MarsNews.com
February 15th, 2017

Mars 2020: Could this be Red Planet round-trip?

NASA/AP

NASA/AP

Nearly 20 years after Pathfinder rolled onto an ancient Martian flood plain called Ares Vallis, NASA’s four Mars rovers have only covered about 38 miles of the Red Planet. That leaves plenty of territory for the next lander, Mars 2020, to explore.

At a conference last week, scientists determined three possible landing sites for the rover: Columbia Hills, Northeast Syrtis, and Jezero Crater. Orbital observations and previous rovers have found that the first two sites were likely once home to hot springs; Jezero Crater may have held a large lake.

“If you find where the liquid water was,” Bruce Betts, director of science and technology for the Planetary Society, tells The Christian Science Monitor, “if there were ever life on Mars, that would be a good place to look.”

This “follow the water” paradigm has guided NASA’s missions to Mars since the 1990s. The Mars 2020 mission, scheduled for launch in three years, continues this approach and adds a new goal: returning samples for Earth-based study.

February 14th, 2017

UAE seeks to build human settlement on Mars by 2117

Government of Dubai Media Office

Government of Dubai Media Office

The United Arab Emirates (UAE) has unveiled a new project that aims to establish the first inhabitable human settlement in Mars by 2117.

The initiative called “Mars 2117 Project” was announced on Tuesday by Sheikh Mohammed bin Rashid Al Maktoum, the ruler of Dubai and Vice President of the UAE, on the sidelines of the 5th World Government Summit, currently being held in the Emirate.

“The landing of people on other planets has been a longtime dream for humans. Our aim is that the UAE will spearhead international efforts to make this dream a reality,” said Sheikh Mohammad Bin Rashid.

February 3rd, 2017

The Space Between Us (2017)

STX Entertainment

STX Entertainment

The director of Hannah Montana: The Movie and screenwriters with connections to 1990s young adult television series “Charmed” come together to deliver The Space Between Us, one of the most baffling and inane films of recent memory.

The notion that a boy born on Mars, curious about and wanting to visit Earth, is an intriguing premise which, with the right writers and proper handlers, could be really all you need for a compelling movie. However, because we are marketing this movie to teens, we get what essentially plays like a pilot episode of a young adult television series on basic cable. And I don’t think this series would get picked up.

There is a decent enough, if not logically wacky, beginning: an astronaut (Janet Montgomery) discovering she is pregnant, while in flight to Mars, dies on the Red Planet moments after giving birth to a baby boy. When we cut to 16 years later, the baby, now a teenager named Gardner (Asa Butterfield), is surrounded by a bunch of scientists, a robot, and astronaut and mother-like figure Kendra (Carla Gugino), all on a colonized Mars.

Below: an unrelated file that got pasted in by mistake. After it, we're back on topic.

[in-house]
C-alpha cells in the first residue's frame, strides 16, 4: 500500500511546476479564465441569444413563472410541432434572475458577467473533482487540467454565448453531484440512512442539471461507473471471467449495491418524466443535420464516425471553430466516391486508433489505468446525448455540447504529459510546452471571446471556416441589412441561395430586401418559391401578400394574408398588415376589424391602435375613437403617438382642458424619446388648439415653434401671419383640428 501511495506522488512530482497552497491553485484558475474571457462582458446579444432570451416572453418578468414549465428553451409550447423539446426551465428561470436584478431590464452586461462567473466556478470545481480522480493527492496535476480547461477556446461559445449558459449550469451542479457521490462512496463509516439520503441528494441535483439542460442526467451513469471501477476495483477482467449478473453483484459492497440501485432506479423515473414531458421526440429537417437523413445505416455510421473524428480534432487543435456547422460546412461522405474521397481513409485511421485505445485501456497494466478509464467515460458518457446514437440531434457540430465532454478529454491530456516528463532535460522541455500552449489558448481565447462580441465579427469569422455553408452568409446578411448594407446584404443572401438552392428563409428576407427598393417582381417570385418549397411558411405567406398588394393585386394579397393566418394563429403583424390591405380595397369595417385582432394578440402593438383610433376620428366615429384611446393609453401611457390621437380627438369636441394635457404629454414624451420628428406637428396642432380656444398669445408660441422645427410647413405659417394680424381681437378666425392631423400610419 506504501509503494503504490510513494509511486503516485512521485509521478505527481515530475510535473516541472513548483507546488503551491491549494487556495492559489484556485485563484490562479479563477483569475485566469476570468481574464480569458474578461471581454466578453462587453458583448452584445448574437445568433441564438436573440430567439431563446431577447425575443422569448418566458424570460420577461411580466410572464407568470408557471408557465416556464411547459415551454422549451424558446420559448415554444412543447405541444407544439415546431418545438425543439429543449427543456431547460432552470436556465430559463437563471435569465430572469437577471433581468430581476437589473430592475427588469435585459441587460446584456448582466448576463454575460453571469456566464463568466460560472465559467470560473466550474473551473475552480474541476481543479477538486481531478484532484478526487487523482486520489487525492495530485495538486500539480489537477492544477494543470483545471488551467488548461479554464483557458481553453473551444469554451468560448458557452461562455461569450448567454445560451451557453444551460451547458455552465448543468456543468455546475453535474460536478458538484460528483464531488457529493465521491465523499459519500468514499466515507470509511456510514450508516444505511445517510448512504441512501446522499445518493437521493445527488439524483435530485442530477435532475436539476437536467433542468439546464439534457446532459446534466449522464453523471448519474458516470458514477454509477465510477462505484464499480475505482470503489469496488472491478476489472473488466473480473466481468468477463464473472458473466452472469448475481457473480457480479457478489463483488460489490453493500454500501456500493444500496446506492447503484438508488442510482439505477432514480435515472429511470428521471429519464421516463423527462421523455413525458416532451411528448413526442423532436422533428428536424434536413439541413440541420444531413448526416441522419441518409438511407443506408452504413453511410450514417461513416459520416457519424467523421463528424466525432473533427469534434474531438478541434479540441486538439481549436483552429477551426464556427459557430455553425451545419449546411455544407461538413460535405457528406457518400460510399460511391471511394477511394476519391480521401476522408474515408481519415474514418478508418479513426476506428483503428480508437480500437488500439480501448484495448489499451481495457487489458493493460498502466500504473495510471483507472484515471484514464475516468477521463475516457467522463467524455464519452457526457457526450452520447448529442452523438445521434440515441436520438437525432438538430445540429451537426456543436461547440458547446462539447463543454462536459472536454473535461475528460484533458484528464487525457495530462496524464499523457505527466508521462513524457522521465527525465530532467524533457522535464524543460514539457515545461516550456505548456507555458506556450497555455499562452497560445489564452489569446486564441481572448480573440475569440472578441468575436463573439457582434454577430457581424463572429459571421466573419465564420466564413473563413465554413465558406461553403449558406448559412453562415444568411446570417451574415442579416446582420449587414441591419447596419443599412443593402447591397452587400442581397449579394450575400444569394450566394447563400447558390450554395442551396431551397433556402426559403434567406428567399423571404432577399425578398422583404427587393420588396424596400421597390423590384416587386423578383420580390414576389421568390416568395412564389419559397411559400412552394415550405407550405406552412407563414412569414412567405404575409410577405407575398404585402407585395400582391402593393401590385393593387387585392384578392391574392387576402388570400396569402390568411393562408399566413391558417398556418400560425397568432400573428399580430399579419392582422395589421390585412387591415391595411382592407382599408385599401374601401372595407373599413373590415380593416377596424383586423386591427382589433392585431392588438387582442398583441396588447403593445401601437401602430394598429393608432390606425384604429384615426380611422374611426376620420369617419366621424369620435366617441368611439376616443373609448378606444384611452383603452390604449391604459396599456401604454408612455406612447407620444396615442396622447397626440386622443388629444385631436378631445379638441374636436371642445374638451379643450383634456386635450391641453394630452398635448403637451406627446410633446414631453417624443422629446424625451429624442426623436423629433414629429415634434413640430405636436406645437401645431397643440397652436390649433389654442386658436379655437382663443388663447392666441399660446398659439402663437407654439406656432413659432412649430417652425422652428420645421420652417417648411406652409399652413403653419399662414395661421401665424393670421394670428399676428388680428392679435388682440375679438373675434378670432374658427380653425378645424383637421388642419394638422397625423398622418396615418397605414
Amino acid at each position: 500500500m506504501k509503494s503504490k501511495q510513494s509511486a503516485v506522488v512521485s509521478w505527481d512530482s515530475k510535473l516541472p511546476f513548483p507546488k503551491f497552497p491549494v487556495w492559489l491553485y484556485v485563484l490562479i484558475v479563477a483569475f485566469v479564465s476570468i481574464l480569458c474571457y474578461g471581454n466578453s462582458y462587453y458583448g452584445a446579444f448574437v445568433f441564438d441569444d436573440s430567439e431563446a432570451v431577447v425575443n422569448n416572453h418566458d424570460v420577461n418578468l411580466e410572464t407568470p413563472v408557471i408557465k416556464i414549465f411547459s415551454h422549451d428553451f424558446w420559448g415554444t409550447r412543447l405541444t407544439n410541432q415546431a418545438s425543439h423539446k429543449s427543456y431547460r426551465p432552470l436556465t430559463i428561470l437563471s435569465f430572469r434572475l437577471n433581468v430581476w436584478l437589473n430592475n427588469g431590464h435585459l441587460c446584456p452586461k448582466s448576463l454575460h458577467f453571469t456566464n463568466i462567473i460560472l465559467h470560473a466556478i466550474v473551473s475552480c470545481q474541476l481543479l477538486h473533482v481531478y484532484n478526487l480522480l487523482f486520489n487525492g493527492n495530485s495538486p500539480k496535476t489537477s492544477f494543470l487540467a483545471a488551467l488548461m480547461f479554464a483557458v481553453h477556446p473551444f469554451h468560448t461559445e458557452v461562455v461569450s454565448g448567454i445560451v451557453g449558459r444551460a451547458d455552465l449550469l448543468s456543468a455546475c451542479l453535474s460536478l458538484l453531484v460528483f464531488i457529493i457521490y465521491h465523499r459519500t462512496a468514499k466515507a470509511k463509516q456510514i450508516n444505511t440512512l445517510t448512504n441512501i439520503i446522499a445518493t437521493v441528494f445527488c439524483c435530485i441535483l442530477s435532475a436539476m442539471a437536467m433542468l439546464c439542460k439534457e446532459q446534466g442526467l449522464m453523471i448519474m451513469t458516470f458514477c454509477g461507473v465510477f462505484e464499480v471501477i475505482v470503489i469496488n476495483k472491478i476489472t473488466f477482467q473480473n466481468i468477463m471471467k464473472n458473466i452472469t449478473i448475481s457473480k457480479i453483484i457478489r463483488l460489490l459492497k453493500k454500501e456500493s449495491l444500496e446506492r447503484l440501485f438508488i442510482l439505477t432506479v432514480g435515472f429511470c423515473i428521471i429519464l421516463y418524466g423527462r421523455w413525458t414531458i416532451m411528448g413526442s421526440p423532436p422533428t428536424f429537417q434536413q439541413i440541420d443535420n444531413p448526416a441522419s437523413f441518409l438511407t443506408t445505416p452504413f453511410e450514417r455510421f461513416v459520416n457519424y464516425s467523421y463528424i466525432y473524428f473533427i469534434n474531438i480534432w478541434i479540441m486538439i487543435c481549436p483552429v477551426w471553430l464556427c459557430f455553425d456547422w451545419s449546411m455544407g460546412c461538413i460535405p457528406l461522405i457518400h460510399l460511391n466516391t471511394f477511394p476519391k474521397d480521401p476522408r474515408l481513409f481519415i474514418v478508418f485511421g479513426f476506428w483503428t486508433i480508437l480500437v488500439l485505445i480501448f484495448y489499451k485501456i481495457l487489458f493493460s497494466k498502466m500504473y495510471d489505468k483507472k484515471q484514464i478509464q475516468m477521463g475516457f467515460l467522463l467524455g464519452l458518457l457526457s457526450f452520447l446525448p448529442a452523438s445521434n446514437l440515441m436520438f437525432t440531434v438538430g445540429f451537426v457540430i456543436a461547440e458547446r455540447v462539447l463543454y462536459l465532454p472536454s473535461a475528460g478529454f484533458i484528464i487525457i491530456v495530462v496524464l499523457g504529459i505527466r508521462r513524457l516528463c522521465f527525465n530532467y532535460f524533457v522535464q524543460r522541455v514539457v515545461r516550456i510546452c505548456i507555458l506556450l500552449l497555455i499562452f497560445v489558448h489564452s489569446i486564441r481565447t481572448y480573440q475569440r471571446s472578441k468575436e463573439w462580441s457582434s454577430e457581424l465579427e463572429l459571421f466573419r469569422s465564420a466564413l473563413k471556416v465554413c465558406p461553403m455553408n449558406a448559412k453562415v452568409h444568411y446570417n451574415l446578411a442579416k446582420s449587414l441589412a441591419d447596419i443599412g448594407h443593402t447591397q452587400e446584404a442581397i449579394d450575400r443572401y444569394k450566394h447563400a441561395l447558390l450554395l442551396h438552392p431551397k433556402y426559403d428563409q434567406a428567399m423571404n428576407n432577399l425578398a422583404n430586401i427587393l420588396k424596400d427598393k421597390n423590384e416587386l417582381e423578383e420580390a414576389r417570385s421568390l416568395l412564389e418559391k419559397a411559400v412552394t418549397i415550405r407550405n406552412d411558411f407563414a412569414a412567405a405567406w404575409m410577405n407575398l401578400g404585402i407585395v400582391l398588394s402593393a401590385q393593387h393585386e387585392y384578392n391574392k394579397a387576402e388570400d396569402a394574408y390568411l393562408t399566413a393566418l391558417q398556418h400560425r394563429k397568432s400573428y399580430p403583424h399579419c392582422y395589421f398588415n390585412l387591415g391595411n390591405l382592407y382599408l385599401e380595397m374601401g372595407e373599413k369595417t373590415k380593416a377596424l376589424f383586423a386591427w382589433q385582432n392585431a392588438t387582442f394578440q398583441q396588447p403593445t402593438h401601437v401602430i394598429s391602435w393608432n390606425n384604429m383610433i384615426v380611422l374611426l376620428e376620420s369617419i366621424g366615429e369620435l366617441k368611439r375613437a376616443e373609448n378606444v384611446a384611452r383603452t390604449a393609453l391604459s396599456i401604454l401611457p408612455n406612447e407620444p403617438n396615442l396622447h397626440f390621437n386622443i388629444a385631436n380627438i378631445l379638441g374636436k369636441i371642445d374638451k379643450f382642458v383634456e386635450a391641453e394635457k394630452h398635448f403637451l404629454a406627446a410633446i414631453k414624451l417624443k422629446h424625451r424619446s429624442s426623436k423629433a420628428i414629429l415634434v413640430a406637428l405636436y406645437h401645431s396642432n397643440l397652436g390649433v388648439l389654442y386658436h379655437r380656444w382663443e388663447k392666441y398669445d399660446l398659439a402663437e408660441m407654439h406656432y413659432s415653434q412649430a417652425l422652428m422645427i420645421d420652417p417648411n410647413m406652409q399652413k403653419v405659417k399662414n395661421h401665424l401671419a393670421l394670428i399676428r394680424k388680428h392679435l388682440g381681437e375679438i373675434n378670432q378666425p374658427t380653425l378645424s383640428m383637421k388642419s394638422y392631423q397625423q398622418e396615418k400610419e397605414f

Britt Robertson and Asa Butterfield in “The Space Between Us” | STX Entertainment

The colonization is the brainchild of Nathaniel Sanders (Gary Oldman), a lifelong lover of space who turned his youthful dreams into his life’s work, the billionaire scientist keeping Gardner’s existence a secret from the public the entire time.

January 31st, 2017

Love Science? Mars Needs You

NASA/JPL/University of Arizona

NASA/JPL/University of Arizona

Mars has some impressive geological features across its cold, desiccated surface, many of which are similar to featured found here on Earth. By studying them, scientists are able to learn more about the natural history of the Red Planet, what kinds of meteorological phenomena are responsible for shaping it, and how similar our two planets are. A perfect of example of this are the polygon-ridge networks that have been observed on its surface.

One such network was recently discovered by the Mars Reconnaissance Orbiter (MRO) in the Medusae Fossae region, which straddles the planet’s equator. Measuring some 16 story’s high, this ridge network is similar to others that have been spotted on Mars. But according to a survey produced by researchers from NASA’s Jet Propulsion Laboratory, these ridges likely have different origins.

This survey, which was recently published in the journal Icarus, examined both the network found in the Medusae Fossae region and similar-looking networks in other regions of the Red Planet. These ridges (sometimes called boxwork rides), are essentially blade-like walls that look like multiple adjoining polygons (i.e. rectangles, pentagons, triangles, and similar shapes).

January 24th, 2017

If You Were Me and Lived on … Mars

Join Carole P. Roman when she blasts off to colonize the planet Mars, in the newest book of her informative series. Learn about how life would be living on the Red Planet. Travel to Olympus Mons, the largest volcano in the solar system. Look into the sky and watch Phobos and Deimos, Mars’ two moons. Discover what you would wear, and how the seasons change. See Mars through the eyes of an adventurous youngster like you and understand what life is like in a trip of a lifetime. Don’t forget to look at the other books in the series so that you can be an armchair traveler

January 23rd, 2017

Microbes Could Survive Thin Air of Mars

An artist’s impression of what Mars might have looked like with water, when any potential Martian microbes would have evolved.  Image credit: ESO/M. Kornmesser.